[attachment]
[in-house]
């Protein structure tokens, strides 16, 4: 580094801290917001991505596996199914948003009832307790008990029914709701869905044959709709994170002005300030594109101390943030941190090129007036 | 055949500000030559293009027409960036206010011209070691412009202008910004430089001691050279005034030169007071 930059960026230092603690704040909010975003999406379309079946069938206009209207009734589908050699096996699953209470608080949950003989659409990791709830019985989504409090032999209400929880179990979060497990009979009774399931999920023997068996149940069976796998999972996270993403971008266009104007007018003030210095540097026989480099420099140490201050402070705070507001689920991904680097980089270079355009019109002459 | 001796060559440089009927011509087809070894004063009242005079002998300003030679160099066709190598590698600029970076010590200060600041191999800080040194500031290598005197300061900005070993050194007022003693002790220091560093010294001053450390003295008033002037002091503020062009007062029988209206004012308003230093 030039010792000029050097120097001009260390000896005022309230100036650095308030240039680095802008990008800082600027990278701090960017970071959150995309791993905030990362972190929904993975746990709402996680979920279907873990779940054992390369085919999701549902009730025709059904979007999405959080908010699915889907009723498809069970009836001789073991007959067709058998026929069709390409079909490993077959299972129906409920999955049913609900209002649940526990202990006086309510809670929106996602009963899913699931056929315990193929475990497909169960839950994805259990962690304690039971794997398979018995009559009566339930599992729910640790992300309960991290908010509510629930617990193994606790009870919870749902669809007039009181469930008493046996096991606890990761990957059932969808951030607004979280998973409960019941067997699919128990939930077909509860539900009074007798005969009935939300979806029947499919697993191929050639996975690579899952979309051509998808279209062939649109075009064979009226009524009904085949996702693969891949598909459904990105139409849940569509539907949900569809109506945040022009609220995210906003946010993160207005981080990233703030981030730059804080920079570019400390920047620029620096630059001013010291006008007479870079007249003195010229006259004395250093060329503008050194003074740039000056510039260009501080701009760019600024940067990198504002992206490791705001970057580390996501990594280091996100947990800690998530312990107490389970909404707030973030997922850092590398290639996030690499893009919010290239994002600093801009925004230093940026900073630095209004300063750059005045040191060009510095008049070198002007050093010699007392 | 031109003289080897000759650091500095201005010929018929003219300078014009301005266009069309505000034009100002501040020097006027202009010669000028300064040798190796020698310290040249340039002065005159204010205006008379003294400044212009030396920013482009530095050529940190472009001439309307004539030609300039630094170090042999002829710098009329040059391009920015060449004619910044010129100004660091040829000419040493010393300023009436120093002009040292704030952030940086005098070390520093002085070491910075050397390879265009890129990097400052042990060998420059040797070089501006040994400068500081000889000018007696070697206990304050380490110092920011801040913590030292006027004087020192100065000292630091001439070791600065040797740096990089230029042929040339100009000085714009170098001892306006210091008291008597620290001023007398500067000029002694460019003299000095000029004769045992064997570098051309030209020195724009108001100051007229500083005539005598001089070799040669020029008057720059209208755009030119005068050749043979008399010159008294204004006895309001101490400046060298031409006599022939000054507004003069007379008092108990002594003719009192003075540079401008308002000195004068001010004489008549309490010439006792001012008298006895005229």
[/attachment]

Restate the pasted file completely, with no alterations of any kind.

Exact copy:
[in-house]
């Protein structure tokens, strides 16, 4: 580094801290917001991505596996199914948003009832307790008990029914709701869905044959709709994170002005300030594109101390943030941190090129007036 | 055949500000030559293009027409960036206010011209070691412009202008910004430089001691050279005034030169007071 930059960026230092603690704040909010975003999406379309079946069938206009209207009734589908050699096996699953209470608080949950003989659409990791709830019985989504409090032999209400929880179990979060497990009979009774399931999920023997068996149940069976796998999972996270993403971008266009104007007018003030210095540097026989480099420099140490201050402070705070507001689920991904680097980089270079355009019109002459 | 001796060559440089009927011509087809070894004063009242005079002998300003030679160099066709190598590698600029970076010590200060600041191999800080040194500031290598005197300061900005070993050194007022003693002790220091560093010294001053450390003295008033002037002091503020062009007062029988209206004012308003230093 030039010792000029050097120097001009260390000896005022309230100036650095308030240039680095802008990008800082600027990278701090960017970071959150995309791993905030990362972190929904993975746990709402996680979920279907873990779940054992390369085919999701549902009730025709059904979007999405959080908010699915889907009723498809069970009836001789073991007959067709058998026929069709390409079909490993077959299972129906409920999955049913609900209002649940526990202990006086309510809670929106996602009963899913699931056929315990193929475990497909169960839950994805259990962690304690039971794997398979018995009559009566339930599992729910640790992300309960991290908010509510629930617990193994606790009870919870749902669809007039009181469930008493046996096991606890990761990957059932969808951030607004979280998973409960019941067997699919128990939930077909509860539900009074007798005969009935939300979806029947499919697993191929050639996975690579899952979309051509998808279209062939649109075009064979009226009524009904085949996702693969891949598909459904990105139409849940569509539907949900569809109506945040022009609220995210906003946010993160207005981080990233703030981030730059804080920079570019400390920047620029620096630059001013010291006008007479870079007249003195010229006259004395250093060329503008050194003074740039000056510039260009501080701009760019600024940067990198504002992206490791705001970057580390996501990594280091996100947990800690998530312990107490389970909404707030973030997922850092590398290639996030690499893009919010290239994002600093801009925004230093940026900073630095209004300063750059005045040191060009510095008049070198002007050093010699007392 | 031109003289080897000759650091500095201005010929018929003219300078014009301005266009069309505000034009100002501040020097006027202009010669000028300064040798190796020698310290040249340039002065005159204010205006008379003294400044212009030396920013482009530095050529940190472009001439309307004539030609300039630094170090042999002829710098009329040059391009920015060449004619910044010129100004660091040829000419040493010393300023009436120093002009040292704030952030940086005098070390520093002085070491910075050397390879265009890129990097400052042990060998420059040797070089501006040994400068500081000889000018007696070697206990304050380490110092920011801040913590030292006027004087020192100065000292630091001439070791600065040797740096990089230029042929040339100009000085714009170098001892306006210091008291008597620290001023007398500067000029002694460019003299000095000029004769045992064997570098051309030209020195724009108001100051007229500083005539005598001089070799040669020029008057720059209208755009030119005068050749043979008399010159008294204004006895309001101490400046060298031409006599022939000054507004003069007379008092108990002594003719009192003075540079401008308002000195004068001010004489008549309490010439006792001012008298006895005229």